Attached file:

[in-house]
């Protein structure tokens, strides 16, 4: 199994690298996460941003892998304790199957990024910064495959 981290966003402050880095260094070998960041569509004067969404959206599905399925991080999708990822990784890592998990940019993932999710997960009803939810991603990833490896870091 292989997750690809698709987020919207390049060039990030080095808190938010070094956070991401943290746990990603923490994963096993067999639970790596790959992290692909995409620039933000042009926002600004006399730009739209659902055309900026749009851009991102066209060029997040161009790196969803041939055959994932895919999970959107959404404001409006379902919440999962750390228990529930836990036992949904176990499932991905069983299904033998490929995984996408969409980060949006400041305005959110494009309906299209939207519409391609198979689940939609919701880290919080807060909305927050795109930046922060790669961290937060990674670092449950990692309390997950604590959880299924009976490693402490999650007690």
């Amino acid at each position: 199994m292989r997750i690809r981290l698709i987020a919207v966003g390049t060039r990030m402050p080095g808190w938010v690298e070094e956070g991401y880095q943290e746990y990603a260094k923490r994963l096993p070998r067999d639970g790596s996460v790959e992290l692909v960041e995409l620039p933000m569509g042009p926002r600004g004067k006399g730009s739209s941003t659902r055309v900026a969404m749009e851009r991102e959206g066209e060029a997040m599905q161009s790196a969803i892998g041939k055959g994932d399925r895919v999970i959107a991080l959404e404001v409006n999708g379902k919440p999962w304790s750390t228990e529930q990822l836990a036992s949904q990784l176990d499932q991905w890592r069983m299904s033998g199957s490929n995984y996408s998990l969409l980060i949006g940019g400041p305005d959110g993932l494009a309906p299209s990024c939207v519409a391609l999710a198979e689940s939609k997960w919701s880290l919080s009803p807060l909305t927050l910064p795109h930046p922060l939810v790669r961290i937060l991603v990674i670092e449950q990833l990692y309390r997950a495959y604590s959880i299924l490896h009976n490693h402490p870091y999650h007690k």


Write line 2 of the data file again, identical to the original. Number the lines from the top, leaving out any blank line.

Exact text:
């Protein structure tokens, strides 16, 4: 199994690298996460941003892998304790199957990024910064495959 981290966003402050880095260094070998960041569509004067969404959206599905399925991080999708990822990784890592998990940019993932999710997960009803939810991603990833490896870091 292989997750690809698709987020919207390049060039990030080095808190938010070094956070991401943290746990990603923490994963096993067999639970790596790959992290692909995409620039933000042009926002600004006399730009739209659902055309900026749009851009991102066209060029997040161009790196969803041939055959994932895919999970959107959404404001409006379902919440999962750390228990529930836990036992949904176990499932991905069983299904033998490929995984996408969409980060949006400041305005959110494009309906299209939207519409391609198979689940939609919701880290919080807060909305927050795109930046922060790669961290937060990674670092449950990692309390997950604590959880299924009976490693402490999650007690």